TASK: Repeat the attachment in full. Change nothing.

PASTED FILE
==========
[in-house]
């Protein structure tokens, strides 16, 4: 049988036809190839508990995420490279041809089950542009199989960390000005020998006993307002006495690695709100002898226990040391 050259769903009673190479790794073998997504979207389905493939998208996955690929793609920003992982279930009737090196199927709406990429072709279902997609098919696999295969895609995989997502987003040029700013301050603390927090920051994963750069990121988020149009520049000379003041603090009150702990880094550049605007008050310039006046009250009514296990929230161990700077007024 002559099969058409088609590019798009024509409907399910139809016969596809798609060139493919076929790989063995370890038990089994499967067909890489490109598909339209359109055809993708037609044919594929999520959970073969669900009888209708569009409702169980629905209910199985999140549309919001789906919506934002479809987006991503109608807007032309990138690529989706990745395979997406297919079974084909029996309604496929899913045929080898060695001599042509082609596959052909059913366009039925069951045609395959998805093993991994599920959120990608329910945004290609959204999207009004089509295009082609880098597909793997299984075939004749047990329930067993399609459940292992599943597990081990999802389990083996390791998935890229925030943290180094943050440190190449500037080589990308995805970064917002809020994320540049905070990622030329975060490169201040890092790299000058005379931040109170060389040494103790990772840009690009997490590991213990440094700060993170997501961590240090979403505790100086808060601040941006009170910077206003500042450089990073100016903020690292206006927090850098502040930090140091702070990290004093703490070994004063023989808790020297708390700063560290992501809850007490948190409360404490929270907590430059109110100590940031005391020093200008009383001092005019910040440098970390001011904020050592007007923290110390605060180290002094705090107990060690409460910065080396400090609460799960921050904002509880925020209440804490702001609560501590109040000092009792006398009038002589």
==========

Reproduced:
[in-house]
């Protein structure tokens, strides 16, 4: 049988036809190839508990995420490279041809089950542009199989960390000005020998006993307002006495690695709100002898226990040391 050259769903009673190479790794073998997504979207389905493939998208996955690929793609920003992982279930009737090196199927709406990429072709279902997609098919696999295969895609995989997502987003040029700013301050603390927090920051994963750069990121988020149009520049000379003041603090009150702990880094550049605007008050310039006046009250009514296990929230161990700077007024 002559099969058409088609590019798009024509409907399910139809016969596809798609060139493919076929790989063995370890038990089994499967067909890489490109598909339209359109055809993708037609044919594929999520959970073969669900009888209708569009409702169980629905209910199985999140549309919001789906919506934002479809987006991503109608807007032309990138690529989706990745395979997406297919079974084909029996309604496929899913045929080898060695001599042509082609596959052909059913366009039925069951045609395959998805093993991994599920959120990608329910945004290609959204999207009004089509295009082609880098597909793997299984075939004749047990329930067993399609459940292992599943597990081990999802389990083996390791998935890229925030943290180094943050440190190449500037080589990308995805970064917002809020994320540049905070990622030329975060490169201040890092790299000058005379931040109170060389040494103790990772840009690009997490590991213990440094700060993170997501961590240090979403505790100086808060601040941006009170910077206003500042450089990073100016903020690292206006927090850098502040930090140091702070990290004093703490070994004063023989808790020297708390700063560290992501809850007490948190409360404490929270907590430059109110100590940031005391020093200008009383001092005019910040440098970390001011904020050592007007923290110390605060180290002094705090107990060690409460910065080396400090609460799960921050904002509880925020209440804490702001609560501590109040000092009792006398009038002589």